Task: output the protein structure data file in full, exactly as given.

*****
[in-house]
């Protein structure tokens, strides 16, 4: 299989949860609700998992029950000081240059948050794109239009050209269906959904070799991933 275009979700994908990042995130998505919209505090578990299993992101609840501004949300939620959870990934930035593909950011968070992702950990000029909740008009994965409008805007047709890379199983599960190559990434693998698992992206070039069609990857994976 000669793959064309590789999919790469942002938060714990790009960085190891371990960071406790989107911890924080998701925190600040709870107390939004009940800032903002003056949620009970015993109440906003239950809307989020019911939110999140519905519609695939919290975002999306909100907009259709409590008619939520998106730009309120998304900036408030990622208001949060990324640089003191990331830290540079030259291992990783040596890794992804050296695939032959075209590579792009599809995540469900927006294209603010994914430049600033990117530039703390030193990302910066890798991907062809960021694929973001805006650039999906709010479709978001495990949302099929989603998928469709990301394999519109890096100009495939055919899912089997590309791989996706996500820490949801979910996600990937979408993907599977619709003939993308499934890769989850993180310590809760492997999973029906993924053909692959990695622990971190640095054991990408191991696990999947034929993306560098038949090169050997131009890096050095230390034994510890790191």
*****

[in-house]
């Protein structure tokens, strides 16, 4: 299989949860609700998992029950000081240059948050794109239009050209269906959904070799991933 275009979700994908990042995130998505919209505090578990299993992101609840501004949300939620959870990934930035593909950011968070992702950990000029909740008009994965409008805007047709890379199983599960190559990434693998698992992206070039069609990857994976 000669793959064309590789999919790469942002938060714990790009960085190891371990960071406790989107911890924080998701925190600040709870107390939004009940800032903002003056949620009970015993109440906003239950809307989020019911939110999140519905519609695939919290975002999306909100907009259709409590008619939520998106730009309120998304900036408030990622208001949060990324640089003191990331830290540079030259291992990783040596890794992804050296695939032959075209590579792009599809995540469900927006294209603010994914430049600033990117530039703390030193990302910066890798991907062809960021694929973001805006650039999906709010479709978001495990949302099929989603998928469709990301394999519109890096100009495939055919899912089997590309791989996706996500820490949801979910996600990937979408993907599977619709003939993308499934890769989850993180310590809760492997999973029906993924053909692959990695622990971190640095054991990408191991696990999947034929993306560098038949090169050997131009890096050095230390034994510890790191």